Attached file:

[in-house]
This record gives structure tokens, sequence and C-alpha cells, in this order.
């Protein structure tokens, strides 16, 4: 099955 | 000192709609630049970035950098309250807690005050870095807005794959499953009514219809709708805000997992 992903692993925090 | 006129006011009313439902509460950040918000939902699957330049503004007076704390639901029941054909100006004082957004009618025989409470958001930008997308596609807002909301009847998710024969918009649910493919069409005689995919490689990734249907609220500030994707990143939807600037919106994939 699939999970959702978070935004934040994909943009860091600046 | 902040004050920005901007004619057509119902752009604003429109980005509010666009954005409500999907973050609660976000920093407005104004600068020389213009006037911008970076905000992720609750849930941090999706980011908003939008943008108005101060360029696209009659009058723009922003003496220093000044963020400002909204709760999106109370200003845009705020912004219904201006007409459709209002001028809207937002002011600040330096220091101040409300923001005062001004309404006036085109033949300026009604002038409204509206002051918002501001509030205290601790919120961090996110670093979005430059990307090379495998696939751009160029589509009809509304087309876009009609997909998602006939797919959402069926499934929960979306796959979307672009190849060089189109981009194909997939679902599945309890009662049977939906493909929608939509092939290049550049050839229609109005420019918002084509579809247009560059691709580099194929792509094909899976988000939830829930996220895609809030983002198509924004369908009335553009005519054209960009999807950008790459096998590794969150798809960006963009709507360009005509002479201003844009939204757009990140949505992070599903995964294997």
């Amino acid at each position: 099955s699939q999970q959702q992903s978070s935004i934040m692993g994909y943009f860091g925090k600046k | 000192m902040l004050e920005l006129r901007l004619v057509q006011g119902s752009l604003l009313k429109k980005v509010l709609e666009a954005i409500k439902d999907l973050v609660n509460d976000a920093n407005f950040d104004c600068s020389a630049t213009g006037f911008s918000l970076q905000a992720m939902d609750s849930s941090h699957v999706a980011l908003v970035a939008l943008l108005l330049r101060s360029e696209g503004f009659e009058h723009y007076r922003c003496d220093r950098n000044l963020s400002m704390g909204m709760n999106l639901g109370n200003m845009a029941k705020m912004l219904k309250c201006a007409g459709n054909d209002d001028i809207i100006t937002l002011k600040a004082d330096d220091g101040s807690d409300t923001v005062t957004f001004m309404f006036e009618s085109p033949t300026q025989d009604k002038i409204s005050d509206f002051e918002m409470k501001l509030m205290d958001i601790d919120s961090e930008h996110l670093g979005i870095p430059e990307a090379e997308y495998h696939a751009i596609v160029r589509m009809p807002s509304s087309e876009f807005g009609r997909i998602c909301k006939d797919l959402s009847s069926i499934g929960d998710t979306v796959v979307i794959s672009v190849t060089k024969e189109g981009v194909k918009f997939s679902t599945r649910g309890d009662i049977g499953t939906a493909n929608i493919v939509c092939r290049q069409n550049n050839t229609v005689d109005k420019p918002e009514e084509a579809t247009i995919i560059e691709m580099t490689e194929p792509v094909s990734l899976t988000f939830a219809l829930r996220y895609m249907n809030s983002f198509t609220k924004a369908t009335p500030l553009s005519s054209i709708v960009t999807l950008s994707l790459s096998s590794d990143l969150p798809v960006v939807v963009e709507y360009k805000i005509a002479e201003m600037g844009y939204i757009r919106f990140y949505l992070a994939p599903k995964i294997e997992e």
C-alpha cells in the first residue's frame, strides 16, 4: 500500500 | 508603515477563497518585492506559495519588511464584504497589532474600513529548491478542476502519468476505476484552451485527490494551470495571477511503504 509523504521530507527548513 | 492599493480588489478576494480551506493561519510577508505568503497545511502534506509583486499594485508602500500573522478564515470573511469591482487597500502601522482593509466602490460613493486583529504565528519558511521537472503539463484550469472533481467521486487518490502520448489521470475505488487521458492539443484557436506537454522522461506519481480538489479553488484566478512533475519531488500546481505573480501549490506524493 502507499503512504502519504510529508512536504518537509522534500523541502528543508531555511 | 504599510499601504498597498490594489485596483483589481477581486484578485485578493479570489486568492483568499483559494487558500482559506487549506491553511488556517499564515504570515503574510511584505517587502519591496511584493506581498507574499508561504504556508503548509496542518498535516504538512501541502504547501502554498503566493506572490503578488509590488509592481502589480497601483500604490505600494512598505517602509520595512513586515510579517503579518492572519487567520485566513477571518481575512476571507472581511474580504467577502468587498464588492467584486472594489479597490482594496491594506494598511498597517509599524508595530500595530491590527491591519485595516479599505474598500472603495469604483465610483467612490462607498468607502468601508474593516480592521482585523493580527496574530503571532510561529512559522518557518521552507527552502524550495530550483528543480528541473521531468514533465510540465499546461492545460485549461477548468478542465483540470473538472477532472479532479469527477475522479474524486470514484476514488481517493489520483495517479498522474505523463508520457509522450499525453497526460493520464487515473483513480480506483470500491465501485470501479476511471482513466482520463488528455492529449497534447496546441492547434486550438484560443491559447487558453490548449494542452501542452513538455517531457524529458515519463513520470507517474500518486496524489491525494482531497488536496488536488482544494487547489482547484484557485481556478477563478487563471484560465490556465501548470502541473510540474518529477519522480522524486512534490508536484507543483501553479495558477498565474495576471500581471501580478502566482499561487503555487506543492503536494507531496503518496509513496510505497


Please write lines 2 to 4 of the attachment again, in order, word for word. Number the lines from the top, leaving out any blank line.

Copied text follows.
This record gives structure tokens, sequence and C-alpha cells, in this order.
């Protein structure tokens, strides 16, 4: 099955 | 000192709609630049970035950098309250807690005050870095807005794959499953009514219809709708805000997992 992903692993925090 | 006129006011009313439902509460950040918000939902699957330049503004007076704390639901029941054909100006004082957004009618025989409470958001930008997308596609807002909301009847998710024969918009649910493919069409005689995919490689990734249907609220500030994707990143939807600037919106994939 699939999970959702978070935004934040994909943009860091600046 | 902040004050920005901007004619057509119902752009604003429109980005509010666009954005409500999907973050609660976000920093407005104004600068020389213009006037911008970076905000992720609750849930941090999706980011908003939008943008108005101060360029696209009659009058723009922003003496220093000044963020400002909204709760999106109370200003845009705020912004219904201006007409459709209002001028809207937002002011600040330096220091101040409300923001005062001004309404006036085109033949300026009604002038409204509206002051918002501001509030205290601790919120961090996110670093979005430059990307090379495998696939751009160029589509009809509304087309876009009609997909998602006939797919959402069926499934929960979306796959979307672009190849060089189109981009194909997939679902599945309890009662049977939906493909929608939509092939290049550049050839229609109005420019918002084509579809247009560059691709580099194929792509094909899976988000939830829930996220895609809030983002198509924004369908009335553009005519054209960009999807950008790459096998590794969150798809960006963009709507360009005509002479201003844009939204757009990140949505992070599903995964294997």
């Amino acid at each position: 099955s699939q999970q959702q992903s978070s935004i934040m692993g994909y943009f860091g925090k600046k | 000192m902040l004050e920005l006129r901007l004619v057509q006011g119902s752009l604003l009313k429109k980005v509010l709609e666009a954005i409500k439902d999907l973050v609660n509460d976000a920093n407005f950040d104004c600068s020389a630049t213009g006037f911008s918000l970076q905000a992720m939902d609750s849930s941090h699957v999706a980011l908003v970035a939008l943008l108005l330049r101060s360029e696209g503004f009659e009058h723009y007076r922003c003496d220093r950098n000044l963020s400002m704390g909204m709760n999106l639901g109370n200003m845009a029941k705020m912004l219904k309250c201006a007409g459709n054909d209002d001028i809207i100006t937002l002011k600040a004082d330096d220091g101040s807690d409300t923001v005062t957004f001004m309404f006036e009618s085109p033949t300026q025989d009604k002038i409204s005050d509206f002051e918002m409470k501001l509030m205290d958001i601790d919120s961090e930008h996110l670093g979005i870095p430059e990307a090379e997308y495998h696939a751009i596609v160029r589509m009809p807002s509304s087309e876009f807005g009609r997909i998602c909301k006939d797919l959402s009847s069926i499934g929960d998710t979306v796959v979307i794959s672009v190849t060089k024969e189109g981009v194909k918009f997939s679902t599945r649910g309890d009662i049977g499953t939906a493909n929608i493919v939509c092939r290049q069409n550049n050839t229609v005689d109005k420019p918002e009514e084509a579809t247009i995919i560059e691709m580099t490689e194929p792509v094909s990734l899976t988000f939830a219809l829930r996220y895609m249907n809030s983002f198509t609220k924004a369908t009335p500030l553009s005519s054209i709708v960009t999807l950008s994707l790459s096998s590794d990143l969150p798809v960006v939807v963009e709507y360009k805000i005509a002479e201003m600037g844009y939204i757009r919106f990140y949505l992070a994939p599903k995964i294997e997992e």